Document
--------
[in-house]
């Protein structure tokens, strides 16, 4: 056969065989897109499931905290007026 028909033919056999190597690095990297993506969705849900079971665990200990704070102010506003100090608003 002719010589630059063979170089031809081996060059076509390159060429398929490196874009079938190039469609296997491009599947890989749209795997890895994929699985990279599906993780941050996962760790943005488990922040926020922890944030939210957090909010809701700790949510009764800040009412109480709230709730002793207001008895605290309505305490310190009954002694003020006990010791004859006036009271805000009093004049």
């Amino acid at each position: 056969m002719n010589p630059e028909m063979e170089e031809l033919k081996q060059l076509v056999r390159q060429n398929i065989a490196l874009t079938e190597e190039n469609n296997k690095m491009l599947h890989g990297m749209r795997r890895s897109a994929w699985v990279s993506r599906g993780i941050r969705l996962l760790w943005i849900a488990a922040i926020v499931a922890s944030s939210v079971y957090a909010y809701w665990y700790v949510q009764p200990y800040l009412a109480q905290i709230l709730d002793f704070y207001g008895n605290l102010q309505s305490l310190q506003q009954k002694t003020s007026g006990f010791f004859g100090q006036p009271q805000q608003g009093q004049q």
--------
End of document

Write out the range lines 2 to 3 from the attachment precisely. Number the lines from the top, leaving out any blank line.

């Protein structure tokens, strides 16, 4: 056969065989897109499931905290007026 028909033919056999190597690095990297993506969705849900079971665990200990704070102010506003100090608003 002719010589630059063979170089031809081996060059076509390159060429398929490196874009079938190039469609296997491009599947890989749209795997890895994929699985990279599906993780941050996962760790943005488990922040926020922890944030939210957090909010809701700790949510009764800040009412109480709230709730002793207001008895605290309505305490310190009954002694003020006990010791004859006036009271805000009093004049």
């Amino acid at each position: 056969m002719n010589p630059e028909m063979e170089e031809l033919k081996q060059l076509v056999r390159q060429n398929i065989a490196l874009t079938e190597e190039n469609n296997k690095m491009l599947h890989g990297m749209r795997r890895s897109a994929w699985v990279s993506r599906g993780i941050r969705l996962l760790w943005i849900a488990a922040i926020v499931a922890s944030s939210v079971y957090a909010y809701w665990y700790v949510q009764p200990y800040l009412a109480q905290i709230l709730d002793f704070y207001g008895n605290l102010q309505s305490l310190q506003q009954k002694t003020s007026g006990f010791f004859g100090q006036p009271q805000q608003g009093q004049q």